Appalachian Basin

Ohio Energy Development Providing Opportunities for Ohio Grads…Like Me!

There are great opportunities developing for Ohioans in the oil and gas industry, especially for young people like myself.  Last Thursday I had the opportunity to participate in the 2012 Winter Meeting, to network with industry contacts, and to learn more about the opportunities awaiting upon graduating.

Currently, I am a graduate student finishing my degree in engineering management at the University of Akron.  While working as an engineer on northeast Ohio building projects, I completed my courses by attending night classes, finalizing my masters project on advanced energy technologies.  With experience in construction and my research work in energy, I am convinced great opportunities exist for Ohioans in the oil and gas industry.  I am a graduate of Walsh Jesuit High School and soon the University of Akron with a bachelors of science in mechanical engineering.  I plan to graduate once I secure a career opportunity, and judging from what I’ve seen, that opportunity is not something I will have to travel for.

The OOGA Winter Meeting showcased more than one hundred companies and 1,500+ industry contacts for me to speak with at the event.  When I went around to booths introducing myself as a college student in search of a career opportunity many responded, “So and so needs one (or three) of those,” and “We are hiring!”. I can think of any other fields of expertise where this is the case in our current economy.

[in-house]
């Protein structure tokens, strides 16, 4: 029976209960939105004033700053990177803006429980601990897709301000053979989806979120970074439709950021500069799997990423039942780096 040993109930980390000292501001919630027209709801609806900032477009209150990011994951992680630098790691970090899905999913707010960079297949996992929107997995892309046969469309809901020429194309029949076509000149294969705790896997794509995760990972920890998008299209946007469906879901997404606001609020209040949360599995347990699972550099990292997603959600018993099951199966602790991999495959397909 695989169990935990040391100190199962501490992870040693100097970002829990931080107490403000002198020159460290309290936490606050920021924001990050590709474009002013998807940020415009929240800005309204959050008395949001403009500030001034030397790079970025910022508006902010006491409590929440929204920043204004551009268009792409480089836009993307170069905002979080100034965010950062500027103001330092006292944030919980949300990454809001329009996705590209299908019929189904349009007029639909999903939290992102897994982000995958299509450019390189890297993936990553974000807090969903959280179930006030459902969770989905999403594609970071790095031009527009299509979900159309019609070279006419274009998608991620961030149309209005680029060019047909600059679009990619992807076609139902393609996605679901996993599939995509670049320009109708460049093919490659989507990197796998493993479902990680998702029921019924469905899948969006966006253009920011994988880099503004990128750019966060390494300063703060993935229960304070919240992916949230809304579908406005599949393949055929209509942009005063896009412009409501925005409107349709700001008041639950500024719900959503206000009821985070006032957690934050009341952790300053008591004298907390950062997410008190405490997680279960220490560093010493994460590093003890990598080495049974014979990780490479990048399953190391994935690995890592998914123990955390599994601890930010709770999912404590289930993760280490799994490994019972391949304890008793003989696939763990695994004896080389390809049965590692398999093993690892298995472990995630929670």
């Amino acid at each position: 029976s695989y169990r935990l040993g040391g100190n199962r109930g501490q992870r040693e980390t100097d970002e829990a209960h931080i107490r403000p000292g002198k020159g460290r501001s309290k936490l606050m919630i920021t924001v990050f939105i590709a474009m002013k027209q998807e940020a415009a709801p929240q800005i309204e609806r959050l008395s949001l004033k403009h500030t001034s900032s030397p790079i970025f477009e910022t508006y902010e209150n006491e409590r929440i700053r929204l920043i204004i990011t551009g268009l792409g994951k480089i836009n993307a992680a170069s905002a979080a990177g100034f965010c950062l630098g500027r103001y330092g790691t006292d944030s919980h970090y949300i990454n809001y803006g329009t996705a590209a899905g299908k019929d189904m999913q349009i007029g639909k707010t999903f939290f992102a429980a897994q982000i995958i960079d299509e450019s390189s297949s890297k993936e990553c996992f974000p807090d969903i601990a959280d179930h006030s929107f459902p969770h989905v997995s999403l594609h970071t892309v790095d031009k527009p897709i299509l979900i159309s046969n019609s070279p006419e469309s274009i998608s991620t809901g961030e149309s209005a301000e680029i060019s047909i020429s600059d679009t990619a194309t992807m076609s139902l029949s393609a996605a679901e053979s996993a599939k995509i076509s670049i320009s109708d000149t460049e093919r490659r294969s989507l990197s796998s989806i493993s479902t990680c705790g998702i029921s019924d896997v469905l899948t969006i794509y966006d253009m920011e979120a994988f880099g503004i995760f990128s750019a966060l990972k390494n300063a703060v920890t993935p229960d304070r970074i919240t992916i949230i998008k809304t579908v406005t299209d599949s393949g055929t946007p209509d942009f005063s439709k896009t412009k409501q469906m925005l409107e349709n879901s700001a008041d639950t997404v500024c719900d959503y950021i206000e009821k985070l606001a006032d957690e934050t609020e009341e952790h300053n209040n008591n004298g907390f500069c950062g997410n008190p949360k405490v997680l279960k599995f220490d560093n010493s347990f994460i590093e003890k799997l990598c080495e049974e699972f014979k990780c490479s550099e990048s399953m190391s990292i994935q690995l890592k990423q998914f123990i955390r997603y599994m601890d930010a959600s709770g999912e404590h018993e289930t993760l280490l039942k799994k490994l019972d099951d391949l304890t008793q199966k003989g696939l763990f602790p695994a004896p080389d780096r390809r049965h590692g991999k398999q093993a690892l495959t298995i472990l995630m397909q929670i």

Leaders from industry, environmental organizations and state government spoke about the tremendous opportunity and numerous benefits for people in Ohio.

Worthy of mention are the very knowledgeable Ohio oilfield service companies and producers.  They have been operating safely and responsibly utilizing hydraulic fracturing technology for over seventy years.  We are also very fortunate to have great leadership in the Ohio Department of Natural Resources (ODNR).  With their hard work and the help of other experts, national oil and gas regulatory peer review organizations have recognized Ohio’s regulations, as passed in Senate Bill 165, have much to offer other states in the way of proper guidance on stringent regulations designed to protect the environment.

I found the Ohio Oil and Gas Energy Education Program to be interesting and highly informative as well.  They did an excellent job of educating someone new to the industry by informing me where the opportunities are,  possible career paths, and relevant positions based on my experience.  This was especially helpful as my master’s project was focused on advanced and solar energy technologies.  After a detailed cost analysis on one of the most advanced solar cell technologies, it is no secret why current opportunities in solar energy are few and far between.  I needed to regroup and determine other opportunities where my skills could benefit potential employers.  It’s becoming clear these opportunities are here in Ohio.

I met representatives from transportation, construction, risk management, real estate, manufacturing, plastics, steel and not just oil and gas companies.  This helped me understand the opportunities for Ohioans in developing the Utica Shale are bigger than either you or I can imagine.

It is encouragement I wish all of my fellow graduates could experience. However, in this economy, I am glad to have the opportunity for employment in Ohio energy, one of the few bright spots in an otherwise fledgling economy where folks like me are trying to gain a job to start a decent living.

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